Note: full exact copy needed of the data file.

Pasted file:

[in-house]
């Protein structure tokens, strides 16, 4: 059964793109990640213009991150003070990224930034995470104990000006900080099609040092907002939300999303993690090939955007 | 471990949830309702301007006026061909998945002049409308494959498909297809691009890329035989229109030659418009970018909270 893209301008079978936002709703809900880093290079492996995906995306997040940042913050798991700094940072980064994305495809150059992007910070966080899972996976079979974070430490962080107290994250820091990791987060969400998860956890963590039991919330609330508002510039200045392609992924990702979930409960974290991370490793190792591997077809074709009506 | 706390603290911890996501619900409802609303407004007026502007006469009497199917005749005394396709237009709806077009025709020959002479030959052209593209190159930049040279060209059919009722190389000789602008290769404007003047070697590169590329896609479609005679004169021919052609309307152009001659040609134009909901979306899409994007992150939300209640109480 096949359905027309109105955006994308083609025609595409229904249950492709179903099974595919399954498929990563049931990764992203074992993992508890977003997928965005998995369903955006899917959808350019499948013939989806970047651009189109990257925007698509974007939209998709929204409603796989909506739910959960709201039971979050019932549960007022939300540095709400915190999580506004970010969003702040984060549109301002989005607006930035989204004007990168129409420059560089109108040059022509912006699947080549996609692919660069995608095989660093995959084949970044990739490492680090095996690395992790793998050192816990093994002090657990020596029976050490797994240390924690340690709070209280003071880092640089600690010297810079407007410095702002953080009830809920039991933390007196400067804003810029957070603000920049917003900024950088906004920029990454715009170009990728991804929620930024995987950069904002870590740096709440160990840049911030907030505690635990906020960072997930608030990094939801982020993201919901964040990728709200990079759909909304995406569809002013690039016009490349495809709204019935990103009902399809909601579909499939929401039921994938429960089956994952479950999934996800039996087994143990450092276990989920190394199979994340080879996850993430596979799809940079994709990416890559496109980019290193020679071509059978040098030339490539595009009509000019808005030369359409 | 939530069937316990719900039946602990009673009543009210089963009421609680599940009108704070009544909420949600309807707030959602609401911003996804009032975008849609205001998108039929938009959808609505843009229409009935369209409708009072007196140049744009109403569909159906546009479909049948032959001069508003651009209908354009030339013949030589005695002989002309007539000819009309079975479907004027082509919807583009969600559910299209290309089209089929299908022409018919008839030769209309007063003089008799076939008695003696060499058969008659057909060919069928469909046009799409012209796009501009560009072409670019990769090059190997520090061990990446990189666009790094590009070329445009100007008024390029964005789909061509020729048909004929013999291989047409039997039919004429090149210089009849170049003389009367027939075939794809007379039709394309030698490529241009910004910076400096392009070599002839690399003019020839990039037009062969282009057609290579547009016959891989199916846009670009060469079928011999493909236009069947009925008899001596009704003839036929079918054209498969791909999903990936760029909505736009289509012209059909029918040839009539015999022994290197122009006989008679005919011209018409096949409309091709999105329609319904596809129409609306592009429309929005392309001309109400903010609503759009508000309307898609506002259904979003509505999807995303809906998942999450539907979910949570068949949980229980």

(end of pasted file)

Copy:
[in-house]
């Protein structure tokens, strides 16, 4: 059964793109990640213009991150003070990224930034995470104990000006900080099609040092907002939300999303993690090939955007 | 471990949830309702301007006026061909998945002049409308494959498909297809691009890329035989229109030659418009970018909270 893209301008079978936002709703809900880093290079492996995906995306997040940042913050798991700094940072980064994305495809150059992007910070966080899972996976079979974070430490962080107290994250820091990791987060969400998860956890963590039991919330609330508002510039200045392609992924990702979930409960974290991370490793190792591997077809074709009506 | 706390603290911890996501619900409802609303407004007026502007006469009497199917005749005394396709237009709806077009025709020959002479030959052209593209190159930049040279060209059919009722190389000789602008290769404007003047070697590169590329896609479609005679004169021919052609309307152009001659040609134009909901979306899409994007992150939300209640109480 096949359905027309109105955006994308083609025609595409229904249950492709179903099974595919399954498929990563049931990764992203074992993992508890977003997928965005998995369903955006899917959808350019499948013939989806970047651009189109990257925007698509974007939209998709929204409603796989909506739910959960709201039971979050019932549960007022939300540095709400915190999580506004970010969003702040984060549109301002989005607006930035989204004007990168129409420059560089109108040059022509912006699947080549996609692919660069995608095989660093995959084949970044990739490492680090095996690395992790793998050192816990093994002090657990020596029976050490797994240390924690340690709070209280003071880092640089600690010297810079407007410095702002953080009830809920039991933390007196400067804003810029957070603000920049917003900024950088906004920029990454715009170009990728991804929620930024995987950069904002870590740096709440160990840049911030907030505690635990906020960072997930608030990094939801982020993201919901964040990728709200990079759909909304995406569809002013690039016009490349495809709204019935990103009902399809909601579909499939929401039921994938429960089956994952479950999934996800039996087994143990450092276990989920190394199979994340080879996850993430596979799809940079994709990416890559496109980019290193020679071509059978040098030339490539595009009509000019808005030369359409 | 939530069937316990719900039946602990009673009543009210089963009421609680599940009108704070009544909420949600309807707030959602609401911003996804009032975008849609205001998108039929938009959808609505843009229409009935369209409708009072007196140049744009109403569909159906546009479909049948032959001069508003651009209908354009030339013949030589005695002989002309007539000819009309079975479907004027082509919807583009969600559910299209290309089209089929299908022409018919008839030769209309007063003089008799076939008695003696060499058969008659057909060919069928469909046009799409012209796009501009560009072409670019990769090059190997520090061990990446990189666009790094590009070329445009100007008024390029964005789909061509020729048909004929013999291989047409039997039919004429090149210089009849170049003389009367027939075939794809007379039709394309030698490529241009910004910076400096392009070599002839690399003019020839990039037009062969282009057609290579547009016959891989199916846009670009060469079928011999493909236009069947009925008899001596009704003839036929079918054209498969791909999903990936760029909505736009289509012209059909029918040839009539015999022994290197122009006989008679005919011209018409096949409309091709999105329609319904596809129409609306592009429309929005392309001309109400903010609503759009508000309307898609506002259904979003509505999807995303809906998942999450539907979910949570068949949980229980």